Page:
Symbols in Feng shui
This post is a visual for my podcast (Five Minute Feng Shui) series on symbolism in Feng Shui. To listen directly from my website click here.
Pi Yao dates very far back when he broke a heavenly law and the Jade Emperor punished him by feeding him with only pieces of silver and gold. His rear end was sealed which means the wealth was entering him but could not leave. This is why he’s associated with holding wealth.
Appeasing the Grand Duke by turning his back to the direction the Grand Duke is in for the year.
Lottery winnings you placing him in a ”wealth area”
His image on charms worn for wealth protection
The Maneki Neko:
History: A Japanese business man was seeking shelter from a storm when he saw a cat waving him to come take shelter in a Temple. The maneki neko is a common Japanese symbol, which is often believed to bring good luck In modern times. The figurine depicts a cat beckoning with an upright paw, said to call i customers.
Usually displayed at the entrance of shops, and businesses in an attempt to feng shui the entrance. Some of the sculptures are electric or battery-powered and have a slow-moving paw beckoning.
Coins used in feng shui are usually copied from the official currency of the Qing dynasty, China's longest and last dynastic rule. The Qing emperors were in power from 1644 to 1911, a time of unprecedented prosperity and relative peace for China. Each emperor minted his own coins, made of bronze, copper, or brass (rarely gold or silver), many in the shape of a circle punctuated by a square cut-out. The round shape signified heaven (from the shape metal and the IChing trigram of heaven/yang metal ) and the square opening symbolized earth (From the square shape and IChing hexagram of Earth/yin Earth) They’re also often have lucky symbols such as dragons on them.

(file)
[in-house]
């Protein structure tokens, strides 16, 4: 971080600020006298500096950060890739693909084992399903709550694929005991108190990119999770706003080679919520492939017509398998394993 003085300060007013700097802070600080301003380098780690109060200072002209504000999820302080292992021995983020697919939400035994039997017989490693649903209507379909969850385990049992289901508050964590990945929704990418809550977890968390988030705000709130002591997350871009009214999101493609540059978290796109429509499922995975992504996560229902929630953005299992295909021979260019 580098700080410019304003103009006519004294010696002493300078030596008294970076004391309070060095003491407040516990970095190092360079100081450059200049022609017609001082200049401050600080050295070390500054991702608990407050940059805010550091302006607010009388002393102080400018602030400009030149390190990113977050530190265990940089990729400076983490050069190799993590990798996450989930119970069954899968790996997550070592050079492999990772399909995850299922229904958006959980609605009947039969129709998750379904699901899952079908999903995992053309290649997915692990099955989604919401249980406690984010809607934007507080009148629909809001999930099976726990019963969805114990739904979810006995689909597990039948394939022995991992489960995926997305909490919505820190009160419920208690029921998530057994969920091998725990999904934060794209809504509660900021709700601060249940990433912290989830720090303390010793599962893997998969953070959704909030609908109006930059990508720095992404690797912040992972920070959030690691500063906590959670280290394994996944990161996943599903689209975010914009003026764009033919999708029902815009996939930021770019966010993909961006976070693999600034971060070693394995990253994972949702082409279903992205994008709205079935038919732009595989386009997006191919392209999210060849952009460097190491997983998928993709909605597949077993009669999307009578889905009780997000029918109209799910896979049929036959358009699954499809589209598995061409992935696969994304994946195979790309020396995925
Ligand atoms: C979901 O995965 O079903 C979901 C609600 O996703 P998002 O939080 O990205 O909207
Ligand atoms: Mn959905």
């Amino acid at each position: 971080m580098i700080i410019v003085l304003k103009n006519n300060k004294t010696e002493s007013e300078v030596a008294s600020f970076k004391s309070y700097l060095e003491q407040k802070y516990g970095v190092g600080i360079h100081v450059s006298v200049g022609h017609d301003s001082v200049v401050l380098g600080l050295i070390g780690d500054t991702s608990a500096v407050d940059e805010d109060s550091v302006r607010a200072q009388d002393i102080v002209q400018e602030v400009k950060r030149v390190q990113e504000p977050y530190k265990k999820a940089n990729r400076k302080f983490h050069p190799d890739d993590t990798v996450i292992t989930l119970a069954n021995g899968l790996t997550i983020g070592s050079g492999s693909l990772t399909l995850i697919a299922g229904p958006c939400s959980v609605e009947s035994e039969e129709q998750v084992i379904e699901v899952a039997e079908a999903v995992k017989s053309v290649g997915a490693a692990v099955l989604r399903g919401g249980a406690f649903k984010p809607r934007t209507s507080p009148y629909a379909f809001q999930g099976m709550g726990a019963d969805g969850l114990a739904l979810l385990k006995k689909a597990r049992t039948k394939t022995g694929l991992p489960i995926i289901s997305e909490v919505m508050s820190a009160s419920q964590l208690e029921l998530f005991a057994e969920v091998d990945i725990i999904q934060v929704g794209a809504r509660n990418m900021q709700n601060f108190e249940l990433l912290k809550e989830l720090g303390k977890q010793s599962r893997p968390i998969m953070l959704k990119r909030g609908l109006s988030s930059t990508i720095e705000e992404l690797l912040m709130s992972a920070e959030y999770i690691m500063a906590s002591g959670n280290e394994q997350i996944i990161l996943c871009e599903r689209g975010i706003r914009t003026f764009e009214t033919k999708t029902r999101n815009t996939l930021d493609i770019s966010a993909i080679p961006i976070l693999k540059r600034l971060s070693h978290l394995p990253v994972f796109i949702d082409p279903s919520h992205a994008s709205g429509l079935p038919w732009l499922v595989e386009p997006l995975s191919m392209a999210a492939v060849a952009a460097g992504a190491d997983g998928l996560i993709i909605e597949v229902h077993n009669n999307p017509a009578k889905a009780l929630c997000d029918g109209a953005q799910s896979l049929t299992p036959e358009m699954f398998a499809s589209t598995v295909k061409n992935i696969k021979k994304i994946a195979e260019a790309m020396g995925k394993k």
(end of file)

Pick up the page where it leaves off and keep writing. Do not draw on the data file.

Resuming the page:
Tying coins with red string in multiples of 3, 6 or 9 for various symbolism and numerology
Placing coins in wealth areas
The Color Red
Red is said represent the element of fire, the south, the zodiac animal horse and the number 9, it’s generally is considered a lucky color in feng shui. It’s often used for brides, and to denote celebrations. This originates to the days of ancient China when red was used to paint doors to denote the residents of nobility and those holding high offices.
Painting your front door red especailly if it faces south
Red strings placed on coins or hanging crystals
Red envelopes are used for offering and as a tradition in Feng Shui
Brides dress in red